Attention is being paid: Last week, the Obama administration announced a plan to ban candy and sweetened beverages from schools. A campaign against childhood obesity will be led by the first lady, Michelle Obama. And a growing number of public health advocates are pushing for even more aggressive actions, urging that soda be treated like tobacco: with taxes, warning labels and a massive public health marketing campaign, all to discourage consumption.

A tax on soda was one option considered to help pay for health care reform (the Joint Committee on Taxation calculated that a 3-cent tax on each 12-ounce sugared soda would raise $51.6 billion over a decade), and President Obama told Men’s Health magazine last fall that such a tax is “an idea that we should be exploring. There’s no doubt that our kids drink way too much soda.”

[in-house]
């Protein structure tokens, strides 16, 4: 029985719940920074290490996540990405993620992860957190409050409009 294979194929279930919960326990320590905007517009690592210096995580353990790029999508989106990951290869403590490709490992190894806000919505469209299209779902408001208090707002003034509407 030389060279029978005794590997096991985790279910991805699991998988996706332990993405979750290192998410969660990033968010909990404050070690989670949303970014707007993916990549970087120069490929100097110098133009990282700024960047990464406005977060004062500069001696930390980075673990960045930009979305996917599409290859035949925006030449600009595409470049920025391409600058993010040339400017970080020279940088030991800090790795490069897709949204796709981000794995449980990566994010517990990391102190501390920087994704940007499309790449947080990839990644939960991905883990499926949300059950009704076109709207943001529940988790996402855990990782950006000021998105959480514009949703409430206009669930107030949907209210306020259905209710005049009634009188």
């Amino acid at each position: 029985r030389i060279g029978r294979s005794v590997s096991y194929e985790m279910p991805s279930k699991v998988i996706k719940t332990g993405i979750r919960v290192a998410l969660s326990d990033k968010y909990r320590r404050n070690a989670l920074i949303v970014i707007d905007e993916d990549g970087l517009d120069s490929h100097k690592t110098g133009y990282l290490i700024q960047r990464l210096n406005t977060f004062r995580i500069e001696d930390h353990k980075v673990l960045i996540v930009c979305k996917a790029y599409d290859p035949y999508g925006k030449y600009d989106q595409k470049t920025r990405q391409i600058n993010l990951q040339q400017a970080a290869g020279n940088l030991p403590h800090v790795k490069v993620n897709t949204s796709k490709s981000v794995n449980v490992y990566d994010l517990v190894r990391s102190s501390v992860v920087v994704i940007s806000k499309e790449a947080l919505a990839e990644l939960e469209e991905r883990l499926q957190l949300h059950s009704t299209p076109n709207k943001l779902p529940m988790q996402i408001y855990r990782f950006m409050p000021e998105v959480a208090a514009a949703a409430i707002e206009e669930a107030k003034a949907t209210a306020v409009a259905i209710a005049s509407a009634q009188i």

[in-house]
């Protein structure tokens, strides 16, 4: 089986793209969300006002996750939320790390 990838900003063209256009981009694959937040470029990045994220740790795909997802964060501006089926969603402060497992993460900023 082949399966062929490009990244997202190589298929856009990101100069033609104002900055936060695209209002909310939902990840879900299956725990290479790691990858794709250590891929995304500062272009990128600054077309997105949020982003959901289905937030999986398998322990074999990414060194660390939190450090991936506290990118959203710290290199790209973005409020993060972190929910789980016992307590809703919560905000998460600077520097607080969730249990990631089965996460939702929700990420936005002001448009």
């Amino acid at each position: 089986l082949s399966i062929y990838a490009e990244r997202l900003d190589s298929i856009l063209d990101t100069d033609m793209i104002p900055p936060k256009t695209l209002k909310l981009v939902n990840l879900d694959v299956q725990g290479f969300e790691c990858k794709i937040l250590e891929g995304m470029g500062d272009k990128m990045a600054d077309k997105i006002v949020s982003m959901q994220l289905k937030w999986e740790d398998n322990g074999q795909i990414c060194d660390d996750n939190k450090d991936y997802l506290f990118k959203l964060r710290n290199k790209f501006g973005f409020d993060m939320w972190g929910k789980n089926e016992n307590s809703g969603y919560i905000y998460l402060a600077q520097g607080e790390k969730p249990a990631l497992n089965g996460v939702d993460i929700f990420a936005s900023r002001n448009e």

But with all the junk food and U.F.O.’s (unidentifiable food-like objects) out there, why soda? Why a tax? And, most important, would it work?

To the beverage industry, the idea is not worth considering. Susan Neely, the president of the American Beverage Association, acknowledges that obesity is a problem but says: “If you’re trying to manage people being overweight you need a variety of behavior changes to achieve energy balance — it can’t be done by eliminating one food from the diet.”